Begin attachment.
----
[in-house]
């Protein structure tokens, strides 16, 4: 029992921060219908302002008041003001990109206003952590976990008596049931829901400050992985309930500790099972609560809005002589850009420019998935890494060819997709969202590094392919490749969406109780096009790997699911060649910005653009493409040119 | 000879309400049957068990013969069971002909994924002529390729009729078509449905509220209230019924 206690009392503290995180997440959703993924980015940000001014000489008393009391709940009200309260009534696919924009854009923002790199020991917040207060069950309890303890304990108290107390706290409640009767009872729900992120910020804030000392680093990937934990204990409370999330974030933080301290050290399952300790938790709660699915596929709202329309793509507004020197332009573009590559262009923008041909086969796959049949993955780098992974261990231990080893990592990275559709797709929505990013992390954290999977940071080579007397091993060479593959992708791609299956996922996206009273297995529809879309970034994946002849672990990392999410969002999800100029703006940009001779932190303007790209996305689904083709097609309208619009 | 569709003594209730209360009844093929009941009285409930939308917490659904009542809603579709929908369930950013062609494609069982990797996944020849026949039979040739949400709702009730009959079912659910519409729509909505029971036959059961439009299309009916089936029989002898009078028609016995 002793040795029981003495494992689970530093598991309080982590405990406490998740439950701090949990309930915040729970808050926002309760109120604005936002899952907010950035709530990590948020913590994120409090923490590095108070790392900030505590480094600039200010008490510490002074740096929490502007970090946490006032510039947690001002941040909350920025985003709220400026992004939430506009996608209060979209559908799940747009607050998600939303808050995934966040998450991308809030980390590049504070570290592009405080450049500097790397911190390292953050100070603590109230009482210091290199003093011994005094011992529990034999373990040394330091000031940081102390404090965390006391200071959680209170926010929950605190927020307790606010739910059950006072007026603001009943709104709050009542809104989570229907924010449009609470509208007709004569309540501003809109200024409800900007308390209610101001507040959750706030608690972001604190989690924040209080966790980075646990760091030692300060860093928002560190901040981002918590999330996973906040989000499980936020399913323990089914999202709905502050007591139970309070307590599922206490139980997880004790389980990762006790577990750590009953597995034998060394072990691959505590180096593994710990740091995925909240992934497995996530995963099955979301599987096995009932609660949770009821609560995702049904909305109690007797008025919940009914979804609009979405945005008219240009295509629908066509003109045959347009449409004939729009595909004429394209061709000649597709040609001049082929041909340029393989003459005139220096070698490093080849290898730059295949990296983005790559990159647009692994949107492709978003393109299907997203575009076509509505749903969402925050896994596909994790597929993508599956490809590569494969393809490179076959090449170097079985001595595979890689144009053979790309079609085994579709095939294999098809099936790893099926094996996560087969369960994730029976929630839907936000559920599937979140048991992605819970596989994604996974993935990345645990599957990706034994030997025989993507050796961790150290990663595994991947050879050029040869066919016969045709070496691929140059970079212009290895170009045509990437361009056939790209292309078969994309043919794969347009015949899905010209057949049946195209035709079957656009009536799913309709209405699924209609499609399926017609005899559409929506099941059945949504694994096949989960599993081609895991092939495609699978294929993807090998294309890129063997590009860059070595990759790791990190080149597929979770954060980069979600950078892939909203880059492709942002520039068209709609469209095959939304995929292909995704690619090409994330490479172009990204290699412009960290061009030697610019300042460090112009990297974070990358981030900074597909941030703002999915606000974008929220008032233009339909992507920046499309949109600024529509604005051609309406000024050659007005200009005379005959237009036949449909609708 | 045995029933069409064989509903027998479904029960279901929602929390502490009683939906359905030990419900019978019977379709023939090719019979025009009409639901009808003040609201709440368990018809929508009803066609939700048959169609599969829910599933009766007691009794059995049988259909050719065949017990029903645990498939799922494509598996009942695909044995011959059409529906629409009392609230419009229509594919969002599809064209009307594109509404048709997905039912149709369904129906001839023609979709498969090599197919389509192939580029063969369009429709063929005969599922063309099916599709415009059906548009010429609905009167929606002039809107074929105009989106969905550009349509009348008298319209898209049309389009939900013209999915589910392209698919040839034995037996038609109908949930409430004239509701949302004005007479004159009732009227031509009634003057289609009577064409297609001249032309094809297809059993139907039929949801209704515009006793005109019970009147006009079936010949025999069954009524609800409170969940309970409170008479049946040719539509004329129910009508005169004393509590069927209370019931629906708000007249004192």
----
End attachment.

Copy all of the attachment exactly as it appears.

[in-house]
């Protein structure tokens, strides 16, 4: 029992921060219908302002008041003001990109206003952590976990008596049931829901400050992985309930500790099972609560809005002589850009420019998935890494060819997709969202590094392919490749969406109780096009790997699911060649910005653009493409040119 | 000879309400049957068990013969069971002909994924002529390729009729078509449905509220209230019924 206690009392503290995180997440959703993924980015940000001014000489008393009391709940009200309260009534696919924009854009923002790199020991917040207060069950309890303890304990108290107390706290409640009767009872729900992120910020804030000392680093990937934990204990409370999330974030933080301290050290399952300790938790709660699915596929709202329309793509507004020197332009573009590559262009923008041909086969796959049949993955780098992974261990231990080893990592990275559709797709929505990013992390954290999977940071080579007397091993060479593959992708791609299956996922996206009273297995529809879309970034994946002849672990990392999410969002999800100029703006940009001779932190303007790209996305689904083709097609309208619009 | 569709003594209730209360009844093929009941009285409930939308917490659904009542809603579709929908369930950013062609494609069982990797996944020849026949039979040739949400709702009730009959079912659910519409729509909505029971036959059961439009299309009916089936029989002898009078028609016995 002793040795029981003495494992689970530093598991309080982590405990406490998740439950701090949990309930915040729970808050926002309760109120604005936002899952907010950035709530990590948020913590994120409090923490590095108070790392900030505590480094600039200010008490510490002074740096929490502007970090946490006032510039947690001002941040909350920025985003709220400026992004939430506009996608209060979209559908799940747009607050998600939303808050995934966040998450991308809030980390590049504070570290592009405080450049500097790397911190390292953050100070603590109230009482210091290199003093011994005094011992529990034999373990040394330091000031940081102390404090965390006391200071959680209170926010929950605190927020307790606010739910059950006072007026603001009943709104709050009542809104989570229907924010449009609470509208007709004569309540501003809109200024409800900007308390209610101001507040959750706030608690972001604190989690924040209080966790980075646990760091030692300060860093928002560190901040981002918590999330996973906040989000499980936020399913323990089914999202709905502050007591139970309070307590599922206490139980997880004790389980990762006790577990750590009953597995034998060394072990691959505590180096593994710990740091995925909240992934497995996530995963099955979301599987096995009932609660949770009821609560995702049904909305109690007797008025919940009914979804609009979405945005008219240009295509629908066509003109045959347009449409004939729009595909004429394209061709000649597709040609001049082929041909340029393989003459005139220096070698490093080849290898730059295949990296983005790559990159647009692994949107492709978003393109299907997203575009076509509505749903969402925050896994596909994790597929993508599956490809590569494969393809490179076959090449170097079985001595595979890689144009053979790309079609085994579709095939294999098809099936790893099926094996996560087969369960994730029976929630839907936000559920599937979140048991992605819970596989994604996974993935990345645990599957990706034994030997025989993507050796961790150290990663595994991947050879050029040869066919016969045709070496691929140059970079212009290895170009045509990437361009056939790209292309078969994309043919794969347009015949899905010209057949049946195209035709079957656009009536799913309709209405699924209609499609399926017609005899559409929506099941059945949504694994096949989960599993081609895991092939495609699978294929993807090998294309890129063997590009860059070595990759790791990190080149597929979770954060980069979600950078892939909203880059492709942002520039068209709609469209095959939304995929292909995704690619090409994330490479172009990204290699412009960290061009030697610019300042460090112009990297974070990358981030900074597909941030703002999915606000974008929220008032233009339909992507920046499309949109600024529509604005051609309406000024050659007005200009005379005959237009036949449909609708 | 045995029933069409064989509903027998479904029960279901929602929390502490009683939906359905030990419900019978019977379709023939090719019979025009009409639901009808003040609201709440368990018809929508009803066609939700048959169609599969829910599933009766007691009794059995049988259909050719065949017990029903645990498939799922494509598996009942695909044995011959059409529906629409009392609230419009229509594919969002599809064209009307594109509404048709997905039912149709369904129906001839023609979709498969090599197919389509192939580029063969369009429709063929005969599922063309099916599709415009059906548009010429609905009167929606002039809107074929105009989106969905550009349509009348008298319209898209049309389009939900013209999915589910392209698919040839034995037996038609109908949930409430004239509701949302004005007479004159009732009227031509009634003057289609009577064409297609001249032309094809297809059993139907039929949801209704515009006793005109019970009147006009079936010949025999069954009524609800409170969940309970409170008479049946040719539509004329129910009508005169004393509590069927209370019931629906708000007249004192």